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(Registered Charity number 276199)
President: Leslie Howard AM
Vice-Presidents: Anne Smith, Nicholas King, Hugh Macdonald,
Richard Shaw
Secretary: Nicholas King, 42 St. Alban's Hill, Hemel Hempstead, Hertfordshire, HP3 9NG
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Chairman: Eliot Levin
Treasurer: Averil Kovacs e-mail:
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Archivist: Brian Doyle Bulletin Editor/Webmaster: David Conway
Bulletin e-mail:
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All contents of this Bulletin © The Alkan Society, 2009
BULLETIN no. 81 October 2009
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Leslie Howard
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We are delighted and honoured that Leslie
Howard AM has agreed to become President of
the Alkan Society.
Born in Melbourne, Dr. Howard has lived in
England since 1972. Renowned, amongst other
achievements, for his recordings of the
complete piano works of Franz Liszt, Dr.
Howard has demonstrated his sympathy for the
wider romantic piano repertoire, including the
works of Alkan. He has been described by the
Guardian newspaper as “a master of a tradition
of pianism in serious danger of dying out” and
as “a virtuoso in the true Romantic style, with
emphasis on musicality as much as on bravura”.
Leslie Howard is an acclaimed artist
worldwide, giving not only concerts (solo,
chamber music and concerto performances) but masterclasses, and is a frequent juror in music
competitions. He is also a composer and editor, notably of the works of Liszt. His awards
include the Ferenc Liszt Medal of Honour (Hungary), the Order of Australia, and the
American Liszt Society Medal of Honour.
Dr. Howard is also president of the British Liszt Society and it is therefore with great pleasure
that your Society has arranged, with the Liszt Society, for him to give a recital featuring the
music of both composers, on November 18th (see p. 12 for details of ticket application).
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Alkan Society Bulletin no. 81 – October 2009
Concert Reviews
Thomas Wakefield recital, 25th March 2009
At Steinways, London
The formalities of the Society’s Annual General Meeting having been discharged with
unwonted (though not irreverent) despatch, more than thirty members and guests, including
members of the Liszt Society, settled down for a substantial recital by our good friend
Thomas Wakefield.
The entire programme comprised originals or transcriptions by Alkan and Liszt, starting with
Liszt’s transcription of Bach’s Fantasia and Fugue in G minor for organ. The Fantasia is
inevitably (perhaps necessarily) presented with unvarying grandeur and rhetoric by organists,
so it was particularly instructive to hear a version which exposed unusual levels of mystery
and tragedy as the complex chromaticisms unfolded. Total conviction on the part of the
listener who is used to the organ score may have to wait for another day, and there will always
be fierce academic discussion about some of the notational and harmonic ambiguities of
Bach’s manuscript, but it was certainly salutary to encounter the substantially-different
conception as devised by Liszt and executed by Wakefield. The fugue weaved its merry way
with dexterity; here it was much easier to recognise and accept the greater level of
contrapuntal highlighting which is possible on the piano, despite occasional smudges of
fingerwork here and there.
Alkan’s arrangement of Beethoven’s Piano Concerto no. 3 in C minor is one of those
curiosities of which most members are aware, but few have heard. It was with a keen sense of
anticipation that we prepared ourselves for this performance of the first movement,
particularly its renowned cadenza, with which Busoni is said to have appalled his audience
when he performed it for the first time. Wakefield gave us a deft performance, in which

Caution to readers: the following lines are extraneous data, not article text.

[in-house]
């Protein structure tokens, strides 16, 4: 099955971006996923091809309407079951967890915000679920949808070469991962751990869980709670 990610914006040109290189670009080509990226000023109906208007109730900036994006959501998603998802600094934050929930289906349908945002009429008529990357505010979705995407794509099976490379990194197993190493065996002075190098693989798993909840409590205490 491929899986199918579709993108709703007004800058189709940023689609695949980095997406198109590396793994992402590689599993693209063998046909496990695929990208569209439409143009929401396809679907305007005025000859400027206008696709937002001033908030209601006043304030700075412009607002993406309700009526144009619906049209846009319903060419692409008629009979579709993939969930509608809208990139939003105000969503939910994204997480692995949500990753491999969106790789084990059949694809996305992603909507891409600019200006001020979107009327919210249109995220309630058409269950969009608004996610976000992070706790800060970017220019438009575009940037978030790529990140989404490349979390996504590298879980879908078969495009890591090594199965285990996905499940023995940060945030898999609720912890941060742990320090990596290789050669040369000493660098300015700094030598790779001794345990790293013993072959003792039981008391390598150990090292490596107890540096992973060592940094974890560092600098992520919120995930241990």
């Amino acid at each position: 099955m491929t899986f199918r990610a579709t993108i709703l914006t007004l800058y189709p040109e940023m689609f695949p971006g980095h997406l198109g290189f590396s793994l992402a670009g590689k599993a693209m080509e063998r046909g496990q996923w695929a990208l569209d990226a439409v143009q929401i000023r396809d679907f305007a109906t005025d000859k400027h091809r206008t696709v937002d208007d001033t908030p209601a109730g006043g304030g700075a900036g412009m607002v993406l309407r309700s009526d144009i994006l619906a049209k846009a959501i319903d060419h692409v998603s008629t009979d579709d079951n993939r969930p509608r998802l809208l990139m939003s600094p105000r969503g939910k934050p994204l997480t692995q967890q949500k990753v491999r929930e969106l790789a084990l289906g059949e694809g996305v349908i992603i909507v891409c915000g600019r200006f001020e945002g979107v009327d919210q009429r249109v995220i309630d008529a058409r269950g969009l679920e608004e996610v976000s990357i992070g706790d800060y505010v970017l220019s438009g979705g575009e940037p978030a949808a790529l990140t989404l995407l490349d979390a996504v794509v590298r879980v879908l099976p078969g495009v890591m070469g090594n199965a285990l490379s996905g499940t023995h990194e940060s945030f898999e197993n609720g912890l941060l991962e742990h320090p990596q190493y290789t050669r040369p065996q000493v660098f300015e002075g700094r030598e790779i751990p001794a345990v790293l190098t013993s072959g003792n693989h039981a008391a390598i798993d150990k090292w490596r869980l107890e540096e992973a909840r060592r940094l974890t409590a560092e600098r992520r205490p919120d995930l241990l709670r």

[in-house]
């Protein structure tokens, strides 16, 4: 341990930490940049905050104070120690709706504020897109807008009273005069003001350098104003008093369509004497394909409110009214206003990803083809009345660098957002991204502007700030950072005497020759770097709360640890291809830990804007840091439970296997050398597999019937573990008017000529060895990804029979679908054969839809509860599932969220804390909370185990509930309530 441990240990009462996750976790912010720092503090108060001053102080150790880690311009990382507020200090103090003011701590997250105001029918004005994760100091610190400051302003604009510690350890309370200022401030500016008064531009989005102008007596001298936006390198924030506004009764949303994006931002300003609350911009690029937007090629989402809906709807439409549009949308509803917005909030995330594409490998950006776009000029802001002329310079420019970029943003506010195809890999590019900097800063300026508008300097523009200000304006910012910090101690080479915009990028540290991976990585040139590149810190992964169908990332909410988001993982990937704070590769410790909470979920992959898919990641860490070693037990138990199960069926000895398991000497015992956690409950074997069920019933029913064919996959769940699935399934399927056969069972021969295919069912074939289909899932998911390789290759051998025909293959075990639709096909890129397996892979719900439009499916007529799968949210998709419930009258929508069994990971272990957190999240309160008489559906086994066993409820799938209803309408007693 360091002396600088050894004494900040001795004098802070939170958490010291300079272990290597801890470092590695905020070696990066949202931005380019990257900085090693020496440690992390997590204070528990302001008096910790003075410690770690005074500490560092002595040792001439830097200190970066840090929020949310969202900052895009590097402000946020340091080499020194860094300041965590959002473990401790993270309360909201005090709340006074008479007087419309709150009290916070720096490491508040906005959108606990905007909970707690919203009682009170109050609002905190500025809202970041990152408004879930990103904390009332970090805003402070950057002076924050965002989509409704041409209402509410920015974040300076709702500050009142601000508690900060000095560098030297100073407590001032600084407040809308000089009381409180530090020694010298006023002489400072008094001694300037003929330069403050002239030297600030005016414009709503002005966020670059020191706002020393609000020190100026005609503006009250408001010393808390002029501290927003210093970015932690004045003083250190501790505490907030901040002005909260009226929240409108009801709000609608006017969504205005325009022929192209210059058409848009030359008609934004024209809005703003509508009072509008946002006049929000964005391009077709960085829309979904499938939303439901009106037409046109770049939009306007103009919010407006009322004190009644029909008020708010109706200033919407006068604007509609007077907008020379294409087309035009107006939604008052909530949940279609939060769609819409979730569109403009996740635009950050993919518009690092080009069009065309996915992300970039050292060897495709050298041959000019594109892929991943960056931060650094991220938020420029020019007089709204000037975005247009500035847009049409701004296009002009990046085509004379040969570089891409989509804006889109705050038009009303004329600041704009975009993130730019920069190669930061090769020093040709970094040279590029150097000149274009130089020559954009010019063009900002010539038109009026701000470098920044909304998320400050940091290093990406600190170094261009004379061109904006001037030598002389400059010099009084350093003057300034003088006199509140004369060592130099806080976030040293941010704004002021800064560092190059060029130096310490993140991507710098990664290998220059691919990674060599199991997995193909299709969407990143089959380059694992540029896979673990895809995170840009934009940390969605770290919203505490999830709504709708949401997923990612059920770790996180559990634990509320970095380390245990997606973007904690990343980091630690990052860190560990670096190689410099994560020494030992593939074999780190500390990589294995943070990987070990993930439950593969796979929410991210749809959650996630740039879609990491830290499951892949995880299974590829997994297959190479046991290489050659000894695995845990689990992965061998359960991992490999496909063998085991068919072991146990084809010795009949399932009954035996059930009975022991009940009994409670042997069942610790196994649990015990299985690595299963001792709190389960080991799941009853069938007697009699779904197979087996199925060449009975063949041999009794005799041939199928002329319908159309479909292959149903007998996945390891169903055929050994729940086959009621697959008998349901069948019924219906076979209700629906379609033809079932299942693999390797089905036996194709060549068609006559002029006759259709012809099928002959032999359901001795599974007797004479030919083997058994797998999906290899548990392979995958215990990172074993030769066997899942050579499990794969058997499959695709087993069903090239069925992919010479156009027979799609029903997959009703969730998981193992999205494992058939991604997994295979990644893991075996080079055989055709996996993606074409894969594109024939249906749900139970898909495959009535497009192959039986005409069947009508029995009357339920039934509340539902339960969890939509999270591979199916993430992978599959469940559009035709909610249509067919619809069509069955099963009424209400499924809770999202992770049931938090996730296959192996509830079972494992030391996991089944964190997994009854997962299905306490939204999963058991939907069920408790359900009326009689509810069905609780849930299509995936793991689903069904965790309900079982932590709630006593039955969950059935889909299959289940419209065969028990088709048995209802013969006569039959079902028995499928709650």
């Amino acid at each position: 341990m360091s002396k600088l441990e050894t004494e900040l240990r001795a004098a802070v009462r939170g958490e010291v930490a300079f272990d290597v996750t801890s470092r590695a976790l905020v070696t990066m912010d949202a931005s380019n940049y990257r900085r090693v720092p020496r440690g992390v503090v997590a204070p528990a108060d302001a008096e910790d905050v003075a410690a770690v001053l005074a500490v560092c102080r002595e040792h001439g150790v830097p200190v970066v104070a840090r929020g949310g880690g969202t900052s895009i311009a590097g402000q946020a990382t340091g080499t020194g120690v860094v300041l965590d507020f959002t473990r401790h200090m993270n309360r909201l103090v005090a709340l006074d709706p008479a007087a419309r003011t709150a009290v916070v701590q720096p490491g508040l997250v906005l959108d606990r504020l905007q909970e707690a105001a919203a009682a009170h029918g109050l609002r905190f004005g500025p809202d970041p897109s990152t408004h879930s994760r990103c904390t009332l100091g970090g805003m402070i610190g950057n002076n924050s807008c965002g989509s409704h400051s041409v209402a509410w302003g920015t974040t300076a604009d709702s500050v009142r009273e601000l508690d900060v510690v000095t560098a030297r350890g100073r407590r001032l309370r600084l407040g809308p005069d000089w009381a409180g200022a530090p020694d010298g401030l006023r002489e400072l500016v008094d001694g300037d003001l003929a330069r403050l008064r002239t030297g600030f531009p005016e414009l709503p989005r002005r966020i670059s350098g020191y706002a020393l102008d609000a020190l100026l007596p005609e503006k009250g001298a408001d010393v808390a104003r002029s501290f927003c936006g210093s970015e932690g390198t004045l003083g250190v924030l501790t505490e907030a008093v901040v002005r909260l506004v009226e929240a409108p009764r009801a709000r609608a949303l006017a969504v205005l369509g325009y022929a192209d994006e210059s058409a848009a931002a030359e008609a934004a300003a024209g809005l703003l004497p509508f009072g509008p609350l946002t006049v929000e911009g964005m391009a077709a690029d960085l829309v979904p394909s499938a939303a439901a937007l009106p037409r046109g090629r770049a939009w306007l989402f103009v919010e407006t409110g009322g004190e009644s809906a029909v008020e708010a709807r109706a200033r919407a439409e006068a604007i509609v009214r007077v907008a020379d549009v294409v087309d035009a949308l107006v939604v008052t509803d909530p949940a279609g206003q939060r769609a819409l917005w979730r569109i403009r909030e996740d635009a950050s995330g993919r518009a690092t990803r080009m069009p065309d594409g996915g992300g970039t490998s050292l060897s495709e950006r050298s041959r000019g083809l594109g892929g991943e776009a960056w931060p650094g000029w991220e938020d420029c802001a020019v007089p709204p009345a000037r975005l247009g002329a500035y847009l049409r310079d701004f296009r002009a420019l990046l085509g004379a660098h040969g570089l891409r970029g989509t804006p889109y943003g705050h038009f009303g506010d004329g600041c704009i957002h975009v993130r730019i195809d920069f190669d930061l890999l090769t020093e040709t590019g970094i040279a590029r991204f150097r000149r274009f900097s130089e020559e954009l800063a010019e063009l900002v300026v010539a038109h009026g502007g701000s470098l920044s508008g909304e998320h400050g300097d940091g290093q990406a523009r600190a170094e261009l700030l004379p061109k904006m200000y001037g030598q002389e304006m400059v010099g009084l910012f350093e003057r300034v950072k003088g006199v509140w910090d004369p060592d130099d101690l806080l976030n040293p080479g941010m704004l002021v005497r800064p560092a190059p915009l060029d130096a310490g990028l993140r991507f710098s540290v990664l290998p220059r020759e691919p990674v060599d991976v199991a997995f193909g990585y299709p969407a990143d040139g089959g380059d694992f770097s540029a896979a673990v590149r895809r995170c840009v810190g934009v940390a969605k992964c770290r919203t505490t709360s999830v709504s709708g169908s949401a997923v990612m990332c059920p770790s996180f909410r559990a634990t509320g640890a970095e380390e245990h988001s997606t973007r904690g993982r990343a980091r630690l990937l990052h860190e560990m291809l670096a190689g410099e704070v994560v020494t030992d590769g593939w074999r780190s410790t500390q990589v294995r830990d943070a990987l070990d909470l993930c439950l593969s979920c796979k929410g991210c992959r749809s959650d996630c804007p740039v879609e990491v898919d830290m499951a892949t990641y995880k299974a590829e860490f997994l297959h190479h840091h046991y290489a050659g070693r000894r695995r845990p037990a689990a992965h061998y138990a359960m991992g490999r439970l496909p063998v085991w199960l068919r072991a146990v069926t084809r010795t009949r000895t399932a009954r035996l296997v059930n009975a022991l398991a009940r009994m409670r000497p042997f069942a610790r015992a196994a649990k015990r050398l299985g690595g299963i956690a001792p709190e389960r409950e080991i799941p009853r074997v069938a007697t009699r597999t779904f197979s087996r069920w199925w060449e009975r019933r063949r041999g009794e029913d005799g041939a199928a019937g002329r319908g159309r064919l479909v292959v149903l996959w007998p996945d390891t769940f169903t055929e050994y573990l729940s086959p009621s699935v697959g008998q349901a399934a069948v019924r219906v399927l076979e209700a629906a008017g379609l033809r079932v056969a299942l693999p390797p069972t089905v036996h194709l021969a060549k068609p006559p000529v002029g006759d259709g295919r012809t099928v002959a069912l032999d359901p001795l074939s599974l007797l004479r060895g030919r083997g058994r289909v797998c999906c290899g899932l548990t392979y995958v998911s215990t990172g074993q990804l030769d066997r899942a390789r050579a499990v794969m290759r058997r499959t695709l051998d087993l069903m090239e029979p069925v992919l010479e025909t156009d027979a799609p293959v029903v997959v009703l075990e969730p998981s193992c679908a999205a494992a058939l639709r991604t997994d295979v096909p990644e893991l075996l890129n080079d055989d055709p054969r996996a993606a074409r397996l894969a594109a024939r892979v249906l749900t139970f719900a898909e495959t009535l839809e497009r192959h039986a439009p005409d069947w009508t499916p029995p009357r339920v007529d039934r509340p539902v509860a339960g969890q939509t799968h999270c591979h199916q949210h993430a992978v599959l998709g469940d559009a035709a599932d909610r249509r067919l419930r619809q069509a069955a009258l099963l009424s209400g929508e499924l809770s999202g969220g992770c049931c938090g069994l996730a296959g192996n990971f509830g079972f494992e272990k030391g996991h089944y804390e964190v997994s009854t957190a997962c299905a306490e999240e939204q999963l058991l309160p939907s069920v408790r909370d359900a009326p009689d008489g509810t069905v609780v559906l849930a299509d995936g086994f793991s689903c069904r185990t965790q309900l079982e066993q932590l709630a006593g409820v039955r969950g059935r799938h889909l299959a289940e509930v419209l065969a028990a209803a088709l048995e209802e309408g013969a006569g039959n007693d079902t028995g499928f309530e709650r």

orchestral colourings (especially of woodwind) were conveyed with considerable success.
The cadenza itself, with its teasing thematic cross-references to another well-known work of
the composer (was Beethoven consciously aware of creating these, or was it simply sub-
conscious on his part?) and extraordinary harmonic shifts, was of especial interest to the
academics and performers in the audience.
Wakefield continued with two transcriptions by Liszt. The first, of Schubert’s
Liebesbotschaft, is in total stylistic contrast to the Beethoven, and presents its own challenges
of technique, which were handled with secure under-statement. The first half concluded with
the Wedding March and Dance of the Elves from Mendelssohn’s music for Shakespeare’s A
Midsummer Night’s Dream; an extraordinary meshing of the two movements, with the main
theme of the second episode wrenched up a semi-tone from its original G major; not so much
a transcription as an arrangement bordering on the fantastic. Surely no organist, hearing this
version, can ever again submit to playing the original in its pure version for all those brides
who know of no other choice for their big day?
After a pleasant interval with refreshments, during which we were able to view the Steinway
showroom (but sadly not the Hall of Fame, though a picture of a youthful Yonty Solomon was
identified through the glass windows), and during which several members played tentative
notes on a considerable collection of stock which few will ever be able to afford, we re-
grouped. The first half having consisted of re-workings, the second was of virgin material,
commencing with three highly-contrasted pieces of Alkan from his earlier years. Not many
members may have heard the Bourrée d’Auvergne before, with its Bartókian foretastes; this
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Alkan Society Bulletin no. 81 – October 2009
was handled with suitable panache and whimsy in turn. Relaxation was afforded by a
carefully-controlled performance of the Andante Romantique before a pulsating reading of Le
Chemin de fer, in which redolences of the pre-Beeching days of mighty steam locomotives
were tempered by the realisation that those of Alkan’s era would have been much more
primitive. But then Alkan always was ahead of his time.
The man in the street, when (or if) he thinks of Liszt, will generally cite the extrovert and
virtuoso qualities of much of the œuvre, so it was good to be reminded of the greater austerity,
even bleakness, of some of the later compositions. Nuages gris is a remarkably introspective
sketch in which the developing sonorities of the seven-octave piano are exploited, whilst